This article originally appeared on the website Ministry Watch, and has been reprinted here with the author’s permission.
Bible translation organizations in the United States receive more than $500-million in donations per year. So how many Bibles actually get translated? And how much does a Bible translation cost?
Remarkably, the answer to that question is: Nobody really knows.
That’s why the Sagamore Institute, an Indiana-based think tank, recently did a study to analyze the cost and use of funds in Bible translation. The study was funded by the Chattanooga-based Maclellan Foundation on behalf of the illuminNations Resource Partners. These are organizations and individuals who fund Bible translation efforts.
The findings include the following:
- The average project cost of a “text translation” is $59,302 per year.
- The average project cost of a complete written Bible is $937,446.
- The “annual expenditure aggregate project cost” is $105 million.
- On average, it takes 15.8 years to complete a Bible translation.
According to a statement, “the study distinguished between project costs (project development, accountability, translation tools, and translators) and support costs (local capacity, maintenance of translation tools, research and development, and alliance infrastructure) because support costs are typically underwritten by specific funding partners, rather than outside donors, and include recurring expenses.”
The numbers released by the Sagamore Institute highlight the fact that the vast majority of dollars contributed to Bible translation organizations do not, in fact, go to Bible translation.
For example, the organizations that make up illumiNations took in more than $521-million last year (see chart) and these organizations produce less than 20 complete Bible translations in a year. If it really costs less than $1-million to produce the Bible, as the Sagamore Institute says, that means support and other costs could have topped $500-million.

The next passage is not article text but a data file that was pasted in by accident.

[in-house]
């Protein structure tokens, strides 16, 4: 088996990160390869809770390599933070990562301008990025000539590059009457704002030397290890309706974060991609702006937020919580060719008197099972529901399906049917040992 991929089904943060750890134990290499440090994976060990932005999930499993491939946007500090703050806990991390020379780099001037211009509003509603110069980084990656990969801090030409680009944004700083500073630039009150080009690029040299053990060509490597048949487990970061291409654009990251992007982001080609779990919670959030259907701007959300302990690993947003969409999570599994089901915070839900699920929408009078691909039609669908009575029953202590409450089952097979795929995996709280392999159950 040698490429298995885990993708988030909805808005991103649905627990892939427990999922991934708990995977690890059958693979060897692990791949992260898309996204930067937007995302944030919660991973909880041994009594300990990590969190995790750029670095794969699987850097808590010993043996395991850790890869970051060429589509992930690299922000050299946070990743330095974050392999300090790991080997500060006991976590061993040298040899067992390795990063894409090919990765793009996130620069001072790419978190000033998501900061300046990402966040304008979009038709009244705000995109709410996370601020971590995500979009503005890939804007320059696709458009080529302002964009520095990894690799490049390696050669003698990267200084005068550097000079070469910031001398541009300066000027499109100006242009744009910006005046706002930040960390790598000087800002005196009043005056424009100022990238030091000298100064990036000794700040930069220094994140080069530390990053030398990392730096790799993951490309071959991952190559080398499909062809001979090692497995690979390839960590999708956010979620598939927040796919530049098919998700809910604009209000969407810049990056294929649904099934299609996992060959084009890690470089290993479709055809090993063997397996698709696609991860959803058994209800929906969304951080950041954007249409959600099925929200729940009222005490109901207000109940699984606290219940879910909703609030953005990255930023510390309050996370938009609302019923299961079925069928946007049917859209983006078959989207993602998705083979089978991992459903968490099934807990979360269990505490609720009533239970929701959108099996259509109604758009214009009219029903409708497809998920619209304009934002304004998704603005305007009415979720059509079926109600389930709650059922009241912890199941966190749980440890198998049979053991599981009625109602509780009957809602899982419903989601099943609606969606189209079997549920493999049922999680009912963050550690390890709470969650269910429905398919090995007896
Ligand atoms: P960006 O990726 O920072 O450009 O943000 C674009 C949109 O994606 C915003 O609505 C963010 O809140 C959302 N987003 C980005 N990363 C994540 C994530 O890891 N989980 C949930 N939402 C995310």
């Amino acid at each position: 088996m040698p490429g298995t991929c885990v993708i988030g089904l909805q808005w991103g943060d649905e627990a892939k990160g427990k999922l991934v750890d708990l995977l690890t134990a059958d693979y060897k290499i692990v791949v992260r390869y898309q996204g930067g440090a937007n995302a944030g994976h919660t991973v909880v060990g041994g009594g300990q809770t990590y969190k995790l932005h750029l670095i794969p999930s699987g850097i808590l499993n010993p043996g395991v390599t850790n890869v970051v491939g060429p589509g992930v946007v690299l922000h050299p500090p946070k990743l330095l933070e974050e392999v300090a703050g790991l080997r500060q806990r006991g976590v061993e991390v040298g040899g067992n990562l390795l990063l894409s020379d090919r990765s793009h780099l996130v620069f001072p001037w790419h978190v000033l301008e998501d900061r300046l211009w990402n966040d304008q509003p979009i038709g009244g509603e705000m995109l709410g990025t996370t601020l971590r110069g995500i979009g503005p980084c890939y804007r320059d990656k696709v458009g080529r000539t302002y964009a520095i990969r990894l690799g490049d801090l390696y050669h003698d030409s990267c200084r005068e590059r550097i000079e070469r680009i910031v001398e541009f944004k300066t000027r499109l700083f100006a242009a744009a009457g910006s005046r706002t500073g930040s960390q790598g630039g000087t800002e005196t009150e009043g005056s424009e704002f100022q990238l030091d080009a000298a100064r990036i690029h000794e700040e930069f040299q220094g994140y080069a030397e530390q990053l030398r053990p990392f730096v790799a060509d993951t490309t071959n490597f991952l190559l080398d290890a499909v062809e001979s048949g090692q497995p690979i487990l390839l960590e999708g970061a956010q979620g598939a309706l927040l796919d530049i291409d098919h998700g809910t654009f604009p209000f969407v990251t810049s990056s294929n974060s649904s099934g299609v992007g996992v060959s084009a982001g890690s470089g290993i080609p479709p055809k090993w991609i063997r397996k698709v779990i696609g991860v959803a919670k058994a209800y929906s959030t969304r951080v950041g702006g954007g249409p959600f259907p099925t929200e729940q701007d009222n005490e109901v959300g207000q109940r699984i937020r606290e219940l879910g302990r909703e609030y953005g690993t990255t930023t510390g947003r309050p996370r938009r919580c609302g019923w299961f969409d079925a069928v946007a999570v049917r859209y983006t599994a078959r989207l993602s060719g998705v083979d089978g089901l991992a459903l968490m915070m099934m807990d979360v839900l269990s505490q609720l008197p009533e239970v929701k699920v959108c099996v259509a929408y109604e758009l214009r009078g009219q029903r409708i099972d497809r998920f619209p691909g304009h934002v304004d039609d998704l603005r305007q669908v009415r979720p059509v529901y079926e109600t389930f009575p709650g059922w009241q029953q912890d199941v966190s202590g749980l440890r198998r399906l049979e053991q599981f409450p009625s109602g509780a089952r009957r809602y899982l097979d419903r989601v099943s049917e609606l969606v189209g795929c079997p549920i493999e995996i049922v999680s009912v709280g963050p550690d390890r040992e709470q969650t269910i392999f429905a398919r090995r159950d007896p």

The Sagamore study also highlights another reality of the Bible translation industry: the practice of money transfers (grants) between Bible translation partners. These transfers mean that simply adding up the revenue of various Bible translation organizations will likely result in double-counting of revenue. That’s one reason the Sagamore study says the amount of money spent on Bible translation is not in the neighborhood of $500-million per year, but about $378-million in the 12-month period reviewed. The study excludes “SIL costs outside of those in partnership with Wycliffe USA; grants unrelated to American Bible Society in the United Bible Societies’ International Support Programme, and differences in the treatment of GAAP reconciliation items.”
However, even accepting the Sagamore Institute’s lower number of $378-million, that means more than two-thirds of the money donated annually to Bible translation organizations goes to activities other than Bible translation. The Sagamore study identifies $97-million in “Translation Support Costs” and $109-million in “Related Bible Ministry Costs.” Sagamore also identified $67-million in “activities conducted by translation partners that are unrelated to Bible translation or ministry.”
All of this means that the “fully loaded” cost of a Bible translation is certainly in the millions of dollars, and likely in the tens of millions.
Calvin Edwards has been studying the Bible translation industry for years. He also had questions about “support costs” and why they were not included in the calculations for the cost of a Bible translation.
“What are these?” he asked. “Do they relate directly to Bible translation? If support costs were included, what is the ‘full cost’ of a Bible translation?”
Edwards added, “The reported findings are interesting but not new, and much more information is required. Donors most want to know two things: how is the $500+ million raised by Bible translators annually used, and how many Bibles are translated for the translation portion of the total? These are simple questions that have answers.”
According to Rob Panos of The Sagamore Institute, the study was based on information self-reported by the Bible translation organizations themselves. He said the numbers were “validated in aggregate through a review of audited financial statements.” He added, “It’s important to understand that this was not a rigorous audit of spending. It is a high-level view of the cost and use of funds in translation.”